Fiction Review by Brandon McFarlane

Sarah Kathryn York, The Anatomy of Edouard Beaupré (Regina: Coteau, 2012). Paperbound, 176 pp., $17.95.Anatomy of Edouard Beaupre

Sarah Kathryn York’s The Anatomy of Edouard Beaupré is a solid debut book that recaptures the life of Edouard Beaupré, a world-famous turn-of-the-century giant. A growth on his pituitary gland caused his uncanny power to perpetually grow, but also doomed the man to a short life. After several years working the freak circuit, he died from a combination of lung cancer and tuberculosis at the age of twentythree. York retrieves his story, putting him on display for yet another audience. But her story presents Beaupré as a human, rather than a sideshow attraction, recovering a sense of dignity denied him in life and death. York uses a frame narrative to introduce the story’s major preoccupations. A Montreal doctor works obsessively on Beaupré’s corpse, attempting to discover a cure for hyperparathyroidism, a disease that causes the disintegration of bone mass, the shrinking of the body, and eventual death. He tirelessly examines the corpse, hoping to unlock the secrets behind its unexplainable continual growth, even after death. The doctor’s narrative provides the opportunity to quickly summarize the cadaver’s “life,” if we can call it that, and to introduce readers to the basic facts of Beaupré’s biography. His giantism was a curse that caused him to be exploited and isolated for much of his life. More importantly, however, the opening chapter, “Bones,” establishes the book’s major conceit; each section is named after one of Beaupré’s body parts. Readers, like the many scientists who have dissected the body, learn about Saskatchewan’s “André” by analyzing his scars, organs, and unusual anatomy.

York’s focus on “reading” the body is the text’s most charming element. She reminds us that our bodies carry our histories, but only certain people are able to decode their secrets. In a chapter called “Palm,” a fortune teller seduces Beaupré and attempts to uncover his body’s hidden stories. York writes, “Slowly, the palmist undressed him. Her touch was gentle and cool. As each layer was removed, she unravelled the mystery of his body. She pressed her fingers deep into his skin and along the lines of his bones. What she looked for was the man beneath the specimen, for traces of his past. Death, she was certain, followed Edouard Beaupré.” Like the Montreal doctor, the psychic understands that our skeletons embody our histories. This motif encourages the reader to assume a similar role, York forces her audience to reach out and “read” Beaupré like a poem written in Braille. That is an achievement and she deserves credit for imagining such a “hands-on” role for her audience. A broken nose, like a tattoo, becomes a monument to a story. The conceit loosely structures a narrative that is primarily concerned with humanizing the giant. The Montreal doctor, who narrates the opening and concluding chapters, serves a similar purpose; he publishes an article about how the body may help develop a cure, and includes an extended biography of Beaupré, which, of course, is inappropriate for a scientific journal. This detail draws a parallel between York and the professor, that is, both were attracted to the giant by his freakish appearance but were ultimately seduced by his life. Their retelling of his story seeks to make the ostracized monster a man.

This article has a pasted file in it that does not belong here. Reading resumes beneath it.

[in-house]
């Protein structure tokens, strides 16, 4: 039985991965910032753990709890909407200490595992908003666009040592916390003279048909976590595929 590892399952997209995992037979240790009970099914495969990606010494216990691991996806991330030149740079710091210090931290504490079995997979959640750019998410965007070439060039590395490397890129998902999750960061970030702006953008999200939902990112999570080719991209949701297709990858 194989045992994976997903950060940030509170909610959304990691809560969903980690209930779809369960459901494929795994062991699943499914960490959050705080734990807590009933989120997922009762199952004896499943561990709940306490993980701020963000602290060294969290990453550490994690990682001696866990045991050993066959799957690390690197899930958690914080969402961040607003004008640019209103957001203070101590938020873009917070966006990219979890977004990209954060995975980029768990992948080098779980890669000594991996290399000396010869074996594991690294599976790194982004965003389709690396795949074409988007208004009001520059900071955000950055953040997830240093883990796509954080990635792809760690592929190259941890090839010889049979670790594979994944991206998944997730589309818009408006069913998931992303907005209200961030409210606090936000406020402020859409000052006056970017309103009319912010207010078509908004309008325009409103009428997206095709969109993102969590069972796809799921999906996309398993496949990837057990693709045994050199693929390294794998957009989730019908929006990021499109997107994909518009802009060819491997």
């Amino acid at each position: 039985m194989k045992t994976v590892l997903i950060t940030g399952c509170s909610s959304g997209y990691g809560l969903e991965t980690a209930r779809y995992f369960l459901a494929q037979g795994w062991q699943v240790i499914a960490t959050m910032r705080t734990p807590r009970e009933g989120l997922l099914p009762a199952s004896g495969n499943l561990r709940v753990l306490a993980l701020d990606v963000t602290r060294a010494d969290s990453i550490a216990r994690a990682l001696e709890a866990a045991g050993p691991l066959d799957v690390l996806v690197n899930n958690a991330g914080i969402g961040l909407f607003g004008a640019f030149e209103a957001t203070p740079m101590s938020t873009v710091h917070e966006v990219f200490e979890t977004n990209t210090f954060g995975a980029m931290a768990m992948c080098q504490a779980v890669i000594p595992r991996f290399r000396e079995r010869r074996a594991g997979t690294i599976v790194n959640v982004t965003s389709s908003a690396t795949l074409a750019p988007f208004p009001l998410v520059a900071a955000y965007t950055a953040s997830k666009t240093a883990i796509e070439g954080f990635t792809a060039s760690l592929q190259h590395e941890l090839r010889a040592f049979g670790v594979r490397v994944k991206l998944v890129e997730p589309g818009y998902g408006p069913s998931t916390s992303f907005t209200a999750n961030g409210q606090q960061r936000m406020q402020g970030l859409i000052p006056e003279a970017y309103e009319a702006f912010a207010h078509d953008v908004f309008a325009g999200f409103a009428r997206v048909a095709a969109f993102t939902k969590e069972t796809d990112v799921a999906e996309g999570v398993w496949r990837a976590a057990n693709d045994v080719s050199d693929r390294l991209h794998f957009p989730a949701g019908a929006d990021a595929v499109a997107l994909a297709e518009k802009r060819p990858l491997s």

The tantalizing conceit and compelling character study are, however, not enough to sustain the narrative. After reading The Anatomy of Edouard Beaupré, one is left wondering about the point of the story. The plot and narrative arc are underdeveloped. While the chapters do a fine job of adding another dimension to Beaupré’s previously “cardboard” existence, they read more like a compilation of sketches rather than a fully fleshed-out narrative. There is a powerfully sentimental scene that could serve as a climax; Beaupré attends his sister’s wedding and dances with a reluctant young lady. As they spin around the room, he clumsily pulverizes her toes—his feet are gigantic. After the party, he leaves to perform at the World’s Fair, an action that symbolizes his acceptance of his freakish status and his isolation from normal society. He dies shortly after arriving in St. Louis, and his family is too impoverished to have his massive body shipped home. The text seems neither a collection of short stories nor a novel, and does not productively synthesize the genres. Resolving this issue would have unified the narrative; as it stands, the story is structurally incomplete. York also missed the opportunity to write a tragedy. Because it explicitly tells the reader when and how Beaupré will die, the narrative frame invites tragic pathos and allows for dramatic irony. Similarly, Beaupré is alienated and isolated from society. The circus, which he chooses as his final home, provides him with a career but not community; he does not form a fellowship with any of the other acts and the promoters repeatedly swindle the young, naive man. Beaupré’s moment of grace after the dance is certainly touching, but it too strongly contrasts the overwhelmingly tragic details of his biography.

—Brandon McFarlane

As in The Malahat Review, 181, Winter 2012, 97-98